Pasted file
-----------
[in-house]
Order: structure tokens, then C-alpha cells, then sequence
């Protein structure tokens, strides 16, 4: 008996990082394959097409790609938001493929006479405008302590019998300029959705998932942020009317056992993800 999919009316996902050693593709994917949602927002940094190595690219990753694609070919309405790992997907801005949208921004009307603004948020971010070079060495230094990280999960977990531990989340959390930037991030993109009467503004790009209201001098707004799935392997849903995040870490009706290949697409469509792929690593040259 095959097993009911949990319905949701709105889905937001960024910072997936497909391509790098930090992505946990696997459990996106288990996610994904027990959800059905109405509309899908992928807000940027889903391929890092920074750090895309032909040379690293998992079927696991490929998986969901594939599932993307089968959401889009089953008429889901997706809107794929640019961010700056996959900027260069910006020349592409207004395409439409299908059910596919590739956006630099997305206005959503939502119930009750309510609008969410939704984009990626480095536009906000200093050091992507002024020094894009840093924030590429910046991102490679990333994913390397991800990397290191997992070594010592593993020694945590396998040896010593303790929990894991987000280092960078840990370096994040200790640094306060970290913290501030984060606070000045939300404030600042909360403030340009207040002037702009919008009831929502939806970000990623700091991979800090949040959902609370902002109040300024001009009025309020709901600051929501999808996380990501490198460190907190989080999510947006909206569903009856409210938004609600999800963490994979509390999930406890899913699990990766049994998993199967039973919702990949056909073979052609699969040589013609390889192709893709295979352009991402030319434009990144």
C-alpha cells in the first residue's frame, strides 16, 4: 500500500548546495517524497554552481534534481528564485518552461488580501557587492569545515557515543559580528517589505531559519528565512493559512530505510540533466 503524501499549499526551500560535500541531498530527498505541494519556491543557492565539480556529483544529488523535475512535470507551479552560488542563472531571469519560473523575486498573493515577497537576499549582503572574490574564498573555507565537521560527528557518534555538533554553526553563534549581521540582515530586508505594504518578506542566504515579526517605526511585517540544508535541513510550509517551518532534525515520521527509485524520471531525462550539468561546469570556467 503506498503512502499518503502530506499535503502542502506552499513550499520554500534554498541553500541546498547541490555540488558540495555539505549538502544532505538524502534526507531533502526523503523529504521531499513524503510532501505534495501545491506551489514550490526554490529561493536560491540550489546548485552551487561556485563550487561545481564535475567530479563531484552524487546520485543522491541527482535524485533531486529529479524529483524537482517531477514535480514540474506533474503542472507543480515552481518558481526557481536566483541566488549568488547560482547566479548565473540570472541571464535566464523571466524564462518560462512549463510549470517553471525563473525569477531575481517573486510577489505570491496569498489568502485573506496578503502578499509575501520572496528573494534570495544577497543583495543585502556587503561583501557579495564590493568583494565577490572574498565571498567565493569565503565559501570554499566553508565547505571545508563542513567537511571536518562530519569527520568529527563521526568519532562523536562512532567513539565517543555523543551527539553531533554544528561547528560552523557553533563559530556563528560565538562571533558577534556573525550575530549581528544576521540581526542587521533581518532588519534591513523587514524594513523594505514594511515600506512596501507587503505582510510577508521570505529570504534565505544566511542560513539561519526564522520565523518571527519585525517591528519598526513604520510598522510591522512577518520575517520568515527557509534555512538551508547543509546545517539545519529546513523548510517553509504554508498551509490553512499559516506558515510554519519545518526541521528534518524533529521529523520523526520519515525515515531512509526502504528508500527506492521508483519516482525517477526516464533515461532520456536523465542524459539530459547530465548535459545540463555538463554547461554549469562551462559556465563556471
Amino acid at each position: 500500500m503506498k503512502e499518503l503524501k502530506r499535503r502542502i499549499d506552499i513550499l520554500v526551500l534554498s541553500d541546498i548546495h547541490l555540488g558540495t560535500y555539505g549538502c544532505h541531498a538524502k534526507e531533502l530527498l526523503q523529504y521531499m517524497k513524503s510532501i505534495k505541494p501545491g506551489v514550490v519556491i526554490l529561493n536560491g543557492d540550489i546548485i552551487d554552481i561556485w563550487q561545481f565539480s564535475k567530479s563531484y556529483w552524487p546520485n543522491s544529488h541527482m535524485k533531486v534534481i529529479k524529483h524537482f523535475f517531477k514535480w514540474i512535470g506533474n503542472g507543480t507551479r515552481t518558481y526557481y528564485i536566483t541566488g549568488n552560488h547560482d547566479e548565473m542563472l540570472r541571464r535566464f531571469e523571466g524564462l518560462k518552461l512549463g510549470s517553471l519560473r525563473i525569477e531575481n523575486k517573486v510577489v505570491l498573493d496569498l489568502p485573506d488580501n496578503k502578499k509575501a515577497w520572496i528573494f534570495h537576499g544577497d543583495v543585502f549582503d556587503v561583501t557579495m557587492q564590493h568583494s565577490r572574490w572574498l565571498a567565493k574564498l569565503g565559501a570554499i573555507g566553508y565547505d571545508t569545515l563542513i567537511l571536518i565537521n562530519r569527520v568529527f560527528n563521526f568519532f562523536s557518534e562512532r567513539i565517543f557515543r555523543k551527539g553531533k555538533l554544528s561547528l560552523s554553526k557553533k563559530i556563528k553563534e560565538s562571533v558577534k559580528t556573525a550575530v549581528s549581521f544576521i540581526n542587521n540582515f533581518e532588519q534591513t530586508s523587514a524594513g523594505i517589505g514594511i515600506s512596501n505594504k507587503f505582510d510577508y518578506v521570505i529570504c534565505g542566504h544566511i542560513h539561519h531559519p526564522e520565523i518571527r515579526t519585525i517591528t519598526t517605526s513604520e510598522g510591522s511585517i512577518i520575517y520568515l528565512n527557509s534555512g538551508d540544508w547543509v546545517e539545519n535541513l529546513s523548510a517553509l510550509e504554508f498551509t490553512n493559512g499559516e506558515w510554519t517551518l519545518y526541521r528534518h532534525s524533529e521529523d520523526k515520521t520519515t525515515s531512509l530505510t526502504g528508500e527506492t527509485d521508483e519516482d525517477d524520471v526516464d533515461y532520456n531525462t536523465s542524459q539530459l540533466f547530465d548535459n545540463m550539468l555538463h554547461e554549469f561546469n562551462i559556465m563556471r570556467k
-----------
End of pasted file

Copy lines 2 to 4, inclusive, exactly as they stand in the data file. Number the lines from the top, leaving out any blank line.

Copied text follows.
Order: structure tokens, then C-alpha cells, then sequence
């Protein structure tokens, strides 16, 4: 008996990082394959097409790609938001493929006479405008302590019998300029959705998932942020009317056992993800 999919009316996902050693593709994917949602927002940094190595690219990753694609070919309405790992997907801005949208921004009307603004948020971010070079060495230094990280999960977990531990989340959390930037991030993109009467503004790009209201001098707004799935392997849903995040870490009706290949697409469509792929690593040259 095959097993009911949990319905949701709105889905937001960024910072997936497909391509790098930090992505946990696997459990996106288990996610994904027990959800059905109405509309899908992928807000940027889903391929890092920074750090895309032909040379690293998992079927696991490929998986969901594939599932993307089968959401889009089953008429889901997706809107794929640019961010700056996959900027260069910006020349592409207004395409439409299908059910596919590739956006630099997305206005959503939502119930009750309510609008969410939704984009990626480095536009906000200093050091992507002024020094894009840093924030590429910046991102490679990333994913390397991800990397290191997992070594010592593993020694945590396998040896010593303790929990894991987000280092960078840990370096994040200790640094306060970290913290501030984060606070000045939300404030600042909360403030340009207040002037702009919008009831929502939806970000990623700091991979800090949040959902609370902002109040300024001009009025309020709901600051929501999808996380990501490198460190907190989080999510947006909206569903009856409210938004609600999800963490994979509390999930406890899913699990990766049994998993199967039973919702990949056909073979052609699969040589013609390889192709893709295979352009991402030319434009990144």
C-alpha cells in the first residue's frame, strides 16, 4: 500500500548546495517524497554552481534534481528564485518552461488580501557587492569545515557515543559580528517589505531559519528565512493559512530505510540533466 503524501499549499526551500560535500541531498530527498505541494519556491543557492565539480556529483544529488523535475512535470507551479552560488542563472531571469519560473523575486498573493515577497537576499549582503572574490574564498573555507565537521560527528557518534555538533554553526553563534549581521540582515530586508505594504518578506542566504515579526517605526511585517540544508535541513510550509517551518532534525515520521527509485524520471531525462550539468561546469570556467 503506498503512502499518503502530506499535503502542502506552499513550499520554500534554498541553500541546498547541490555540488558540495555539505549538502544532505538524502534526507531533502526523503523529504521531499513524503510532501505534495501545491506551489514550490526554490529561493536560491540550489546548485552551487561556485563550487561545481564535475567530479563531484552524487546520485543522491541527482535524485533531486529529479524529483524537482517531477514535480514540474506533474503542472507543480515552481518558481526557481536566483541566488549568488547560482547566479548565473540570472541571464535566464523571466524564462518560462512549463510549470517553471525563473525569477531575481517573486510577489505570491496569498489568502485573506496578503502578499509575501520572496528573494534570495544577497543583495543585502556587503561583501557579495564590493568583494565577490572574498565571498567565493569565503565559501570554499566553508565547505571545508563542513567537511571536518562530519569527520568529527563521526568519532562523536562512532567513539565517543555523543551527539553531533554544528561547528560552523557553533563559530556563528560565538562571533558577534556573525550575530549581528544576521540581526542587521533581518532588519534591513523587514524594513523594505514594511515600506512596501507587503505582510510577508521570505529570504534565505544566511542560513539561519526564522520565523518571527519585525517591528519598526513604520510598522510591522512577518520575517520568515527557509534555512538551508547543509546545517539545519529546513523548510517553509504554508498551509490553512499559516506558515510554519519545518526541521528534518524533529521529523520523526520519515525515515531512509526502504528508500527506492521508483519516482525517477526516464533515461532520456536523465542524459539530459547530465548535459545540463555538463554547461554549469562551462559556465563556471